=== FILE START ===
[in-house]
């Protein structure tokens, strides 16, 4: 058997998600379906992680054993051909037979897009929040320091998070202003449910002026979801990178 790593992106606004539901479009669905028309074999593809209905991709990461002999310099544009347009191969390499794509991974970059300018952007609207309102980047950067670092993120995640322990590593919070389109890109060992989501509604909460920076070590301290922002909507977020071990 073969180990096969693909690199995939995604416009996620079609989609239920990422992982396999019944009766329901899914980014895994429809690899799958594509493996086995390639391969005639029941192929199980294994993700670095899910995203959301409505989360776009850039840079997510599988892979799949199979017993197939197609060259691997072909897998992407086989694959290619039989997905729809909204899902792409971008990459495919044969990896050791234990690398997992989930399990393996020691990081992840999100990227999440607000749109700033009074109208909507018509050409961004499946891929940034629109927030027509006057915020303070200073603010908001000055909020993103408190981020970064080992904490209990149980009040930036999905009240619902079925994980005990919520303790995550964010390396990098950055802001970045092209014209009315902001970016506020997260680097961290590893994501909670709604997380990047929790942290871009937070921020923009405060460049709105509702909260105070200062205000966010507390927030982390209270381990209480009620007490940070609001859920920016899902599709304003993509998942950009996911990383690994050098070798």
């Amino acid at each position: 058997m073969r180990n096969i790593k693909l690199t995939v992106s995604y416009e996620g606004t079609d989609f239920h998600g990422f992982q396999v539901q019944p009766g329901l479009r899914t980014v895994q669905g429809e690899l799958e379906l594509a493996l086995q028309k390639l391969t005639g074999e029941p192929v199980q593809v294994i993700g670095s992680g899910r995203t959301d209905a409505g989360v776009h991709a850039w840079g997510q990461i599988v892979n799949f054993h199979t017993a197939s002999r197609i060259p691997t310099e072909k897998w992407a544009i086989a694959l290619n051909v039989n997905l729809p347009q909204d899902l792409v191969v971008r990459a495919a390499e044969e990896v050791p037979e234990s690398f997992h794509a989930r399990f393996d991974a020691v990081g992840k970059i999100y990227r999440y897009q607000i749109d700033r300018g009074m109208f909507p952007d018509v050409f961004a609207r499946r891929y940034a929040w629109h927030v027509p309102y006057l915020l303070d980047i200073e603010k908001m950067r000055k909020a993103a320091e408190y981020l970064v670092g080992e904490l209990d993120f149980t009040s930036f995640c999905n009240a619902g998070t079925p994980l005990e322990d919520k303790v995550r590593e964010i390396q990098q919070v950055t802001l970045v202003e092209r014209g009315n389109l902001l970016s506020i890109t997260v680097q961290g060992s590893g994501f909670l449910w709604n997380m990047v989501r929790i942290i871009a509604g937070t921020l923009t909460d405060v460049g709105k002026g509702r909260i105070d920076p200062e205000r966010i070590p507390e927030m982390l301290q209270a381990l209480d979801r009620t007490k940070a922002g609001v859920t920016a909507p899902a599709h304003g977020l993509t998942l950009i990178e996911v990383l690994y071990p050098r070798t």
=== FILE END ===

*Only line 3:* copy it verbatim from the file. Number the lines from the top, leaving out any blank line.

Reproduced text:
């Amino acid at each position: 058997m073969r180990n096969i790593k693909l690199t995939v992106s995604y416009e996620g606004t079609d989609f239920h998600g990422f992982q396999v539901q019944p009766g329901l479009r899914t980014v895994q669905g429809e690899l799958e379906l594509a493996l086995q028309k390639l391969t005639g074999e029941p192929v199980q593809v294994i993700g670095s992680g899910r995203t959301d209905a409505g989360v776009h991709a850039w840079g997510q990461i599988v892979n799949f054993h199979t017993a197939s002999r197609i060259p691997t310099e072909k897998w992407a544009i086989a694959l290619n051909v039989n997905l729809p347009q909204d899902l792409v191969v971008r990459a495919a390499e044969e990896v050791p037979e234990s690398f997992h794509a989930r399990f393996d991974a020691v990081g992840k970059i999100y990227r999440y897009q607000i749109d700033r300018g009074m109208f909507p952007d018509v050409f961004a609207r499946r891929y940034a929040w629109h927030v027509p309102y006057l915020l303070d980047i200073e603010k908001m950067r000055k909020a993103a320091e408190y981020l970064v670092g080992e904490l209990d993120f149980t009040s930036f995640c999905n009240a619902g998070t079925p994980l005990e322990d919520k303790v995550r590593e964010i390396q990098q919070v950055t802001l970045v202003e092209r014209g009315n389109l902001l970016s506020i890109t997260v680097q961290g060992s590893g994501f909670l449910w709604n997380m990047v989501r929790i942290i871009a509604g937070t921020l923009t909460d405060v460049g709105k002026g509702r909260i105070d920076p200062e205000r966010i070590p507390e927030m982390l301290q209270a381990l209480d979801r009620t007490k940070a922002g609001v859920t920016a909507p899902a599709h304003g977020l993509t998942l950009i990178e996911v990383l690994y071990p050098r070798t």